1976 · Italy
Riccardo Baruzzi is seen as an established mid-career artist, who was born and brought up in Italy, like other famous artists such as Emilio Isgrò, Fortunato Depero, Giorgio Bevignani, Cinzia Ruggeri, and Manlio Zarra. Riccardo Baruzzi was born in 1976.
Galleries and Exhibitions
Riccardo Baruzzi is represented by P420 in Bologna, Italy. Riccardo Baruzzi's work has most recently been displayed during the exhibition Del disegno e del deserto rosso at The Goma in Madrid, Spain. The exhibition was open from 27 March 2019 until 31 May 2019.
Historical Context of Italy
Italy has been vastly rich in cultural influence since the time of the Romans, this classical period has exerted a significant influence on the cultural development and identity of the country. Italy represents the realm of the Renaissance, called 'Rinascita' in Italian, translating to 'rebirth'. The Renaissance has been considered, from the early 1400s, as the first major flowering of cultural erudition in art, architecture, music, poetry, philosophy and politics since the Middle Ages. In the modern and contemporary period, Italy was tormented by the fascism of Mussolini but has nonetheless remained as a vital centre for artistic expression, initiating movements such as Futurism, Arte Povera and the Minimalism related to the Zero Movement, as well as the expressive painting of the Transavanguardia. Important Italian artists of the twentieth and twenty first centuries include Giorgio Di Chirico, Giacomo Balla, Giorgio Morandi, Alberto Giacometti, Lucio Fontana, Michelangelo Pistoletto, Francesco Clemente and Mimmo Paladino.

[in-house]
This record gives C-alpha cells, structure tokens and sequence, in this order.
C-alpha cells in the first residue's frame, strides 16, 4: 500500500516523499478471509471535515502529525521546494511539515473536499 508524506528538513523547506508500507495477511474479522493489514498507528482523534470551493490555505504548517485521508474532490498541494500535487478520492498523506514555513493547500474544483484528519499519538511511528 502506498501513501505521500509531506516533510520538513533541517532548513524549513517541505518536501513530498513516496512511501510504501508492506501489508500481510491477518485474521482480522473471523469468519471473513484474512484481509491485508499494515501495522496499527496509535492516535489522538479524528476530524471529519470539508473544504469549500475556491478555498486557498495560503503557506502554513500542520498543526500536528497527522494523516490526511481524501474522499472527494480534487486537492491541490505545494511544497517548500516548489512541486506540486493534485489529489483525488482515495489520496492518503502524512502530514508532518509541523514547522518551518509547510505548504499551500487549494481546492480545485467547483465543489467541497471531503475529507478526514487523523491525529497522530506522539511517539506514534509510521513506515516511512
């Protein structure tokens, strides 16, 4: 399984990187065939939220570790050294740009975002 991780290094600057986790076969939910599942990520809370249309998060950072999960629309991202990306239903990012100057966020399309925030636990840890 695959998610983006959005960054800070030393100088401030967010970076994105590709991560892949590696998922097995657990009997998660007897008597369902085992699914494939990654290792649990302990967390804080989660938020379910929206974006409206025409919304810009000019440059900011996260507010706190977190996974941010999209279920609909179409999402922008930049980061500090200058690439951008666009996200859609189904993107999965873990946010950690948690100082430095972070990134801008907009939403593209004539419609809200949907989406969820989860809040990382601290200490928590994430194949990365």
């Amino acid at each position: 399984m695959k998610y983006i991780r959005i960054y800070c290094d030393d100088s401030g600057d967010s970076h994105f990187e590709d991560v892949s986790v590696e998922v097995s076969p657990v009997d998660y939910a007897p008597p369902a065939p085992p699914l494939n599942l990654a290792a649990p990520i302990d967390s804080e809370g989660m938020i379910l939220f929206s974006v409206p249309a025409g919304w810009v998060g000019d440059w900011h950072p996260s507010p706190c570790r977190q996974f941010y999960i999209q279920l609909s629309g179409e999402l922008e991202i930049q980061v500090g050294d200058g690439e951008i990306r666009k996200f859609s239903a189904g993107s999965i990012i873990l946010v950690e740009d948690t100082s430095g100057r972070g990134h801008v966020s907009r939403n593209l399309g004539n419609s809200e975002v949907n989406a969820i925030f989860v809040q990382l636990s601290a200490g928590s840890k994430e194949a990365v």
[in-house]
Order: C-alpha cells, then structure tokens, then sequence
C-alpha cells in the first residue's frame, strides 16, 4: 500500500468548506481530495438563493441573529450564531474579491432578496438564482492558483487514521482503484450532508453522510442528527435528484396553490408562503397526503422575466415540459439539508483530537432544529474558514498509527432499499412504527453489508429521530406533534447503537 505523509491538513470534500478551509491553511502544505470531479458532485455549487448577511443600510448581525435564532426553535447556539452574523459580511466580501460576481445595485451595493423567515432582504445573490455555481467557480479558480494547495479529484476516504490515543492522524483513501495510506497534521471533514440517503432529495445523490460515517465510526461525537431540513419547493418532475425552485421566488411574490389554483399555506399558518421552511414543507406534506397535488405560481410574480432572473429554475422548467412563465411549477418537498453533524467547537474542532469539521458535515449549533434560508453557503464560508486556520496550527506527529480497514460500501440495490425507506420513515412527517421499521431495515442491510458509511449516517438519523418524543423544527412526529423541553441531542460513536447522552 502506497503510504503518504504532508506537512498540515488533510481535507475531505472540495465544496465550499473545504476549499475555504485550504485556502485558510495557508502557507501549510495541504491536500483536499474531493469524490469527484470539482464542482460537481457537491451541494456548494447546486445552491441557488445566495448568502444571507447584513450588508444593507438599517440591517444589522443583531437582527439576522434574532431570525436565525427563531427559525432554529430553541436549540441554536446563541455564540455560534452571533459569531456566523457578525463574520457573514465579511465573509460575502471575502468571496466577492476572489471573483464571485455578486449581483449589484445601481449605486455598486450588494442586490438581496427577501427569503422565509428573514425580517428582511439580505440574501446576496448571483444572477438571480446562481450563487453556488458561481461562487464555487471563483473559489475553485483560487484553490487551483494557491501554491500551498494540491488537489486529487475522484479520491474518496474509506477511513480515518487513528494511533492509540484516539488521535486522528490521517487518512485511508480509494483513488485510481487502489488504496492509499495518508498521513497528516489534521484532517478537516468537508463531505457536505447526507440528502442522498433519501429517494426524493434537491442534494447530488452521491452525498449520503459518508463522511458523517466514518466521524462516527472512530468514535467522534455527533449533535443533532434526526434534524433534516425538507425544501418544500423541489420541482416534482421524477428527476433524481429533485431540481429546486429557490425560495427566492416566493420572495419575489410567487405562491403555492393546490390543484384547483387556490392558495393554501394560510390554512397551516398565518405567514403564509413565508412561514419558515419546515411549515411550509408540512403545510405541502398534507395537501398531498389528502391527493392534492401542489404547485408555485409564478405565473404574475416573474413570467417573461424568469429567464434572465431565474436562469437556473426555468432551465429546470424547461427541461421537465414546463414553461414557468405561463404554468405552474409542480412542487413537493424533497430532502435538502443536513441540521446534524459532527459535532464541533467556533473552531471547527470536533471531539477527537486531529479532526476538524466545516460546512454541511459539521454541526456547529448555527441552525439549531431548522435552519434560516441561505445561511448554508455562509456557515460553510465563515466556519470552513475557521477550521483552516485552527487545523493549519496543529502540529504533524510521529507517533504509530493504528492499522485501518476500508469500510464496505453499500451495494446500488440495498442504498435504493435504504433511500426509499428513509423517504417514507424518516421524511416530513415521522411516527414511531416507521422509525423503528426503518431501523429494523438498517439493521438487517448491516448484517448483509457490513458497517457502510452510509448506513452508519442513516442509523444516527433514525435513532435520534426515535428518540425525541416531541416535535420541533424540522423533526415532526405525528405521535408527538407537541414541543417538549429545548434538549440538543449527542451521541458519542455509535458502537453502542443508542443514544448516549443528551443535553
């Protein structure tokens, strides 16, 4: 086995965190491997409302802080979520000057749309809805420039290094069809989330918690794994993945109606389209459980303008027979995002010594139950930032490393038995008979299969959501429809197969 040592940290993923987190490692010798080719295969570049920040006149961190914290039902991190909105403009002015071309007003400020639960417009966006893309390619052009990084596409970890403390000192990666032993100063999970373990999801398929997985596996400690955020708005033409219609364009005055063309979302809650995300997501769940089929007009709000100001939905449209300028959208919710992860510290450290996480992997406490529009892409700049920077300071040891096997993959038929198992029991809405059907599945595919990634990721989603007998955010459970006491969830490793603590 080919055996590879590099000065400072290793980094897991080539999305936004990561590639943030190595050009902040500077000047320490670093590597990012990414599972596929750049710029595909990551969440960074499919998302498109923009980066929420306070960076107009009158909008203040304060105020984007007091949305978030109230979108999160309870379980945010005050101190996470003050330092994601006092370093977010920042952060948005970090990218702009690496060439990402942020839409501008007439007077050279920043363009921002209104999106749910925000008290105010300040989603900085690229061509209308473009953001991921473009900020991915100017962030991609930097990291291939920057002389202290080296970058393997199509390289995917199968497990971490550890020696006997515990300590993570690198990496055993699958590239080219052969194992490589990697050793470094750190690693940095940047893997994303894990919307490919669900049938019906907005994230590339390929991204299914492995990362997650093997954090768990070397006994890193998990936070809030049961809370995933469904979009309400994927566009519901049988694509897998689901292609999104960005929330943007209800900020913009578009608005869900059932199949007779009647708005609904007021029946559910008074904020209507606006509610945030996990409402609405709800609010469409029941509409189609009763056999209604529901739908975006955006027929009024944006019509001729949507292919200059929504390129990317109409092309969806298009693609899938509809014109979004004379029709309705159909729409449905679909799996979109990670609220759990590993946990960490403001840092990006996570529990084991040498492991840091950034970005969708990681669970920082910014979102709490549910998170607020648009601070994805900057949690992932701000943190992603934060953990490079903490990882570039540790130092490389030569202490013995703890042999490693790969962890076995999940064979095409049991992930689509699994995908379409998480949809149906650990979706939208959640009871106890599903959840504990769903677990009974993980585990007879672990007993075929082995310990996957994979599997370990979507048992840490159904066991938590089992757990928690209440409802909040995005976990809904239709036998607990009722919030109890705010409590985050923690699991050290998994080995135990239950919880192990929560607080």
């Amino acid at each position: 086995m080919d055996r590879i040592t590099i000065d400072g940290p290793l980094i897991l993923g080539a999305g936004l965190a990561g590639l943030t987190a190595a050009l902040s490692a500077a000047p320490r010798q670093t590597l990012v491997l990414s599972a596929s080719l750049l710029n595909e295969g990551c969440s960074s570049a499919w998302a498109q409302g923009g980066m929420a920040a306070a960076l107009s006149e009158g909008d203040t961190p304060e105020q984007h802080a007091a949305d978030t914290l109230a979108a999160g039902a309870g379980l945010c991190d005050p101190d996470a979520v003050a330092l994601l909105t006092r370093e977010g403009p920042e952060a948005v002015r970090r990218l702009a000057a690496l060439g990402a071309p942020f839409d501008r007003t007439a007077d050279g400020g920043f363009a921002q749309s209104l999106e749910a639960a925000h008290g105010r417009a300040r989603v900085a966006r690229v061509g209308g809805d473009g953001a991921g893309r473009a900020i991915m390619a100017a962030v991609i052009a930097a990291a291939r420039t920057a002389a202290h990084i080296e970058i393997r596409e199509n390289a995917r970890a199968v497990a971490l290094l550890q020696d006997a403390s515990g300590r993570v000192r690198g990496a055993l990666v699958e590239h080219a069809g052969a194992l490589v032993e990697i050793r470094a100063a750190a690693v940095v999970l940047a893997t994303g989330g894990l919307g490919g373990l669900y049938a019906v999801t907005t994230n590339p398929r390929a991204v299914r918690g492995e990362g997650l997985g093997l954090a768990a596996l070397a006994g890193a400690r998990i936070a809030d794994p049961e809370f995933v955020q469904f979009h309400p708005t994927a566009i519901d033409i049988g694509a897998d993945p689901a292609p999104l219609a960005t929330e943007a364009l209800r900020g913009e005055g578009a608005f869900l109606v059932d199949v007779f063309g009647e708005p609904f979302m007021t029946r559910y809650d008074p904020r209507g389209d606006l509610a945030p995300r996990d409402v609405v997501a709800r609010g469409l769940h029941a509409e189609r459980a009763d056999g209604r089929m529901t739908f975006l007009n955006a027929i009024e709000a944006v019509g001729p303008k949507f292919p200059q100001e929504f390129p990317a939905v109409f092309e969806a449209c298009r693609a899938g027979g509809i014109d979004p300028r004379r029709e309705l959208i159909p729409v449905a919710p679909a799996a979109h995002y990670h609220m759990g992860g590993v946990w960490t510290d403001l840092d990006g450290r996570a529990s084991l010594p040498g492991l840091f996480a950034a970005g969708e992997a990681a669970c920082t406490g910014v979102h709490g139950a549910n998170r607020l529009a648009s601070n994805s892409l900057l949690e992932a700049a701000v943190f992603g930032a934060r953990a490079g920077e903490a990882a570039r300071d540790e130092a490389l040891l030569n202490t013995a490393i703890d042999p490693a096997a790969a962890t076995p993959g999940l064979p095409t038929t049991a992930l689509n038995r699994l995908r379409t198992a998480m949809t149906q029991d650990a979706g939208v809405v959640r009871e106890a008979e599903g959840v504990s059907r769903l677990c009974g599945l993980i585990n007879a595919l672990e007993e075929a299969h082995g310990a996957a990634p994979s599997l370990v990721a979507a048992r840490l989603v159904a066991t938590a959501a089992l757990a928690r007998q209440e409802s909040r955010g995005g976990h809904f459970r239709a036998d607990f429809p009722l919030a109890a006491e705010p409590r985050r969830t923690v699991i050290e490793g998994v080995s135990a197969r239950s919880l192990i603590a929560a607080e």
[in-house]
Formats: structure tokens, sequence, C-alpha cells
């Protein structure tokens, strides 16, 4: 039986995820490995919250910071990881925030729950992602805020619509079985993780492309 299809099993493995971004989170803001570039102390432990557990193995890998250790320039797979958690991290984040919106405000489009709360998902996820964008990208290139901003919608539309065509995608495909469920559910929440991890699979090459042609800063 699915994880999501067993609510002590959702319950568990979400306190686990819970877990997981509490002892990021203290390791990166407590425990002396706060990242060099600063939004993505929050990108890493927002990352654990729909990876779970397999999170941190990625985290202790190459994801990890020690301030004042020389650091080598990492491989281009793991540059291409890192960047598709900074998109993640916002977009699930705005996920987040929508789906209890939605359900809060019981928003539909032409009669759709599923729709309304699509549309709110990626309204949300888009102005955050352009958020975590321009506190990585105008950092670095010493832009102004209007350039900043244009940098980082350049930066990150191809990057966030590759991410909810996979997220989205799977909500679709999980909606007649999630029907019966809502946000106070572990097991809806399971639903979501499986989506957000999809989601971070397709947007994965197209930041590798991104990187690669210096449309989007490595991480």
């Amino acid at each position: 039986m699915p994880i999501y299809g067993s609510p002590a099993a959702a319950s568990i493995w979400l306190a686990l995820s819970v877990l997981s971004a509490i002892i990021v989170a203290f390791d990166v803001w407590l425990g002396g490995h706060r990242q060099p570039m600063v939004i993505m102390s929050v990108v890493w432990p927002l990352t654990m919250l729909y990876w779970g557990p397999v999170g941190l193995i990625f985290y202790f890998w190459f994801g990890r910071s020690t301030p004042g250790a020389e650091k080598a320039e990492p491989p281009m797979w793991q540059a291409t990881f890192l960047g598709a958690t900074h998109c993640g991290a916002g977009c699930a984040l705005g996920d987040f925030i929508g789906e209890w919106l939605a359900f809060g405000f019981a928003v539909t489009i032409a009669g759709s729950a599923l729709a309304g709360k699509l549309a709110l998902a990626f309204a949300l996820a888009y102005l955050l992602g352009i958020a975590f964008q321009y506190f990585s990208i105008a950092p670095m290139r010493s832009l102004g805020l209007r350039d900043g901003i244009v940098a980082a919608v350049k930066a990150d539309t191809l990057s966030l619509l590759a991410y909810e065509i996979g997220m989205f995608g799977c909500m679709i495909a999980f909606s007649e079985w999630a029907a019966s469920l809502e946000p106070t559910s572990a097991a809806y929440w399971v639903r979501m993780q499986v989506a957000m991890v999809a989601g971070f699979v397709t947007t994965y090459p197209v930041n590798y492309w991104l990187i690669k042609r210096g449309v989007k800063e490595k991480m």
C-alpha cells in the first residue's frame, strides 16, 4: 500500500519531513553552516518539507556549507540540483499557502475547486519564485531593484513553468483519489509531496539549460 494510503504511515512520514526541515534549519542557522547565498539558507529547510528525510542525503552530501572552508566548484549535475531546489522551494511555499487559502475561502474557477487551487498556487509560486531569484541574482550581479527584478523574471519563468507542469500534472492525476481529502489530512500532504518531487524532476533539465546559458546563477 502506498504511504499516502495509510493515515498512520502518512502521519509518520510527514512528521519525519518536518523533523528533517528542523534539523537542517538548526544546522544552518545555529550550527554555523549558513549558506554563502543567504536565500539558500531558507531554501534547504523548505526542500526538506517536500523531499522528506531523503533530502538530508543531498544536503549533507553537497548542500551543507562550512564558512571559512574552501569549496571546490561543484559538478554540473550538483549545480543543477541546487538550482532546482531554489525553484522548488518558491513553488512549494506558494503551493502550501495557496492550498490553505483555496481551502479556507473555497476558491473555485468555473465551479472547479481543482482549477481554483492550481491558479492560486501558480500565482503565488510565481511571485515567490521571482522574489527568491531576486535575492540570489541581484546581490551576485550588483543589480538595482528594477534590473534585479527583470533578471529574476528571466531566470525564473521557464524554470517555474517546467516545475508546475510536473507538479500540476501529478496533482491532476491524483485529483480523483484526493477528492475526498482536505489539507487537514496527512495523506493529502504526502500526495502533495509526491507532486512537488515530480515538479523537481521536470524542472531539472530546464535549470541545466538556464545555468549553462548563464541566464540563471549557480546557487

Further Biographical Context for Riccardo Baruzzi
Riccardo Baruzzi was born in 1976 and was largely inspired creatively by the 1980s. The 1980s were a turbulent period culturally, and were marked by growing global capitalism, widespread mass media, significant discrepancies in wealth, alongside a distinctive sense of music and fashion, epitomised by electronic pop music and hip hop. Artists growing up during this time were heavily influenced by this cultural atmosphere. The 1980s were a significant decade in terms of politics, marked by the African Famine and the end of the Cold War, which was signified by the fall of the Berlin Wall in 1989. Neo Geo and The Pictures Generation became leading art movements during the decade, alongside Neo-Expressionism which became popular in Germany, France and Italy (where it was known as Transavanguardia). Artists such as Anselm Kiefer, Jörg Immendorf, Enzo Cucchi, Francesco Clemente and Julian Schnabel were key artists of the era, alongside Jean-Michel Basquiat, Keith Haring and Kenny Scharf, who established the street art and graffiti movements.
- Galleries Representing this Artist